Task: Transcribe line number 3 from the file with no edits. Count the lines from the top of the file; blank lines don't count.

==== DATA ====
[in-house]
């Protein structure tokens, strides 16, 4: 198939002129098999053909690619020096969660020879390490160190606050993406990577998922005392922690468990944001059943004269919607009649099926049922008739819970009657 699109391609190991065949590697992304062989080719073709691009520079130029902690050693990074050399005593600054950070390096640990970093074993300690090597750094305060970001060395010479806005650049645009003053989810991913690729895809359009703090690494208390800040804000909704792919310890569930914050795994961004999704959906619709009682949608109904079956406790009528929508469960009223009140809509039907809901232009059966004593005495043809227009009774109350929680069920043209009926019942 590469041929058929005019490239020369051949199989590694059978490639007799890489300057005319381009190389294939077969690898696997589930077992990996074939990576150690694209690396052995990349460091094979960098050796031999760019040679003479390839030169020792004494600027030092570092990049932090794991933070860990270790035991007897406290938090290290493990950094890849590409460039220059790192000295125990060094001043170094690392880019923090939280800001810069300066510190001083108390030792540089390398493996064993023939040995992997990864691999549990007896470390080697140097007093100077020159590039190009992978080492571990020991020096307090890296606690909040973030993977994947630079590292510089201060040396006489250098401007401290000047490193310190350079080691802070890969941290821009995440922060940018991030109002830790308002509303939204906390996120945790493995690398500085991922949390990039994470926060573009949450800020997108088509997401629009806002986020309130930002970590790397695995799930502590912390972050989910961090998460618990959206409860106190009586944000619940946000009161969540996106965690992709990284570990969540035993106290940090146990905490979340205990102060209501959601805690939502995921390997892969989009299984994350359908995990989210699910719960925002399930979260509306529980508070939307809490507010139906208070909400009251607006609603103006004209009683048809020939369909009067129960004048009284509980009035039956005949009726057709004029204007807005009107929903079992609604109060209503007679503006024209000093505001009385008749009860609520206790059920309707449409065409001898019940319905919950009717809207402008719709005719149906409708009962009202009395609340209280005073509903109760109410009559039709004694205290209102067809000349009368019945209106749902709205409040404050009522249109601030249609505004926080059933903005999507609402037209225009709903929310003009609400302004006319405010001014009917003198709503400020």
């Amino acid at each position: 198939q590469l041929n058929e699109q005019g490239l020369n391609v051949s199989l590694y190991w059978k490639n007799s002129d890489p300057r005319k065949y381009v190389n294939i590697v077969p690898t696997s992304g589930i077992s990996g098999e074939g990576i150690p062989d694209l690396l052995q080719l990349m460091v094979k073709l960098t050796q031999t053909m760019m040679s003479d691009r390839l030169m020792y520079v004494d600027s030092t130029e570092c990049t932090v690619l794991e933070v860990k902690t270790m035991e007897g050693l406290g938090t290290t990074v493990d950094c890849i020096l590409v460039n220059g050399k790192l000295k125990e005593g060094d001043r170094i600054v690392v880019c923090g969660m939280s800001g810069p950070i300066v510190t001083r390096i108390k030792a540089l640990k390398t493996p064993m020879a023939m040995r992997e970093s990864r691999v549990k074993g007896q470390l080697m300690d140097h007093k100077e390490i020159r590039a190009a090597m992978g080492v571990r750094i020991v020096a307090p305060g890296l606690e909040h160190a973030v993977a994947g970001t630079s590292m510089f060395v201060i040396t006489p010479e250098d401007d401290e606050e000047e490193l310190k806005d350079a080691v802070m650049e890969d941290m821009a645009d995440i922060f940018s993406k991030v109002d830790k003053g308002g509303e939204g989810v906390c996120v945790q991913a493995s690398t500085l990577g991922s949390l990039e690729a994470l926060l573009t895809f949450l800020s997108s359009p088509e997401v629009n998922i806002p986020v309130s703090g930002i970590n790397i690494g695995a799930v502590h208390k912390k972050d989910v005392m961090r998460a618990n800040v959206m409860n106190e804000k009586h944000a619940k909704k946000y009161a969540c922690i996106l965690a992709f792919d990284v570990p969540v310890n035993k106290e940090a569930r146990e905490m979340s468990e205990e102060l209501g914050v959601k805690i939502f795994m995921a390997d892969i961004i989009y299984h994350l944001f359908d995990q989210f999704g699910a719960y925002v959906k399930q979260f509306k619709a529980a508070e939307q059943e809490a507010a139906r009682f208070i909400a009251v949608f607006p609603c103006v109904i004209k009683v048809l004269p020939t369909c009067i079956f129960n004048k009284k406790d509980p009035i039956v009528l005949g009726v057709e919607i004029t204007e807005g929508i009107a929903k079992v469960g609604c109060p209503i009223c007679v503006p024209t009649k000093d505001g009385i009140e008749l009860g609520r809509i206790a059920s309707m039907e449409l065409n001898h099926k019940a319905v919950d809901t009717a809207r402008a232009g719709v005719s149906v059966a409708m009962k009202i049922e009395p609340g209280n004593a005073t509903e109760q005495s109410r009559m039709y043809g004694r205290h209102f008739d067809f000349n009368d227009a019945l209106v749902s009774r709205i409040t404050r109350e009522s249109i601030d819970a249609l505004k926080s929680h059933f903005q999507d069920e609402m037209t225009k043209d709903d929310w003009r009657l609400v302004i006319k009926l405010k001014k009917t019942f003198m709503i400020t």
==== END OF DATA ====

């Amino acid at each position: 198939q590469l041929n058929e699109q005019g490239l020369n391609v051949s199989l590694y190991w059978k490639n007799s002129d890489p300057r005319k065949y381009v190389n294939i590697v077969p690898t696997s992304g589930i077992s990996g098999e074939g990576i150690p062989d694209l690396l052995q080719l990349m460091v094979k073709l960098t050796q031999t053909m760019m040679s003479d691009r390839l030169m020792y520079v004494d600027s030092t130029e570092c990049t932090v690619l794991e933070v860990k902690t270790m035991e007897g050693l406290g938090t290290t990074v493990d950094c890849i020096l590409v460039n220059g050399k790192l000295k125990e005593g060094d001043r170094i600054v690392v880019c923090g969660m939280s800001g810069p950070i300066v510190t001083r390096i108390k030792a540089l640990k390398t493996p064993m020879a023939m040995r992997e970093s990864r691999v549990k074993g007896q470390l080697m300690d140097h007093k100077e390490i020159r590039a190009a090597m992978g080492v571990r750094i020991v020096a307090p305060g890296l606690e909040h160190a973030v993977a994947g970001t630079s590292m510089f060395v201060i040396t006489p010479e250098d401007d401290e606050e000047e490193l310190k806005d350079a080691v802070m650049e890969d941290m821009a645009d995440i922060f940018s993406k991030v109002d830790k003053g308002g509303e939204g989810v906390c996120v945790q991913a493995s690398t500085l990577g991922s949390l990039e690729a994470l926060l573009t895809f949450l800020s997108s359009p088509e997401v629009n998922i806002p986020v309130s703090g930002i970590n790397i690494g695995a799930v502590h208390k912390k972050d989910v005392m961090r998460a618990n800040v959206m409860n106190e804000k009586h944000a619940k909704k946000y009161a969540c922690i996106l965690a992709f792919d990284v570990p969540v310890n035993k106290e940090a569930r146990e905490m979340s468990e205990e102060l209501g914050v959601k805690i939502f795994m995921a390997d892969i961004i989009y299984h994350l944001f359908d995990q989210f999704g699910a719960y925002v959906k399930q979260f509306k619709a529980a508070e939307q059943e809490a507010a139906r009682f208070i909400a009251v949608f607006p609603c103006v109904i004209k009683v048809l004269p020939t369909c009067i079956f129960n004048k009284k406790d509980p009035i039956v009528l005949g009726v057709e919607i004029t204007e807005g929508i009107a929903k079992v469960g609604c109060p209503i009223c007679v503006p024209t009649k000093d505001g009385i009140e008749l009860g609520r809509i206790a059920s309707m039907e449409l065409n001898h099926k019940a319905v919950d809901t009717a809207r402008a232009g719709v005719s149906v059966a409708m009962k009202i049922e009395p609340g209280n004593a005073t509903e109760q005495s109410r009559m039709y043809g004694r205290h209102f008739d067809f000349n009368d227009a019945l209106v749902s009774r709205i409040t404050r109350e009522s249109i601030d819970a249609l505004k926080s929680h059933f903005q999507d069920e609402m037209t225009k043209d709903d929310w003009r009657l609400v302004i006319k009926l405010k001014k009917t019942f003198m709503i400020t």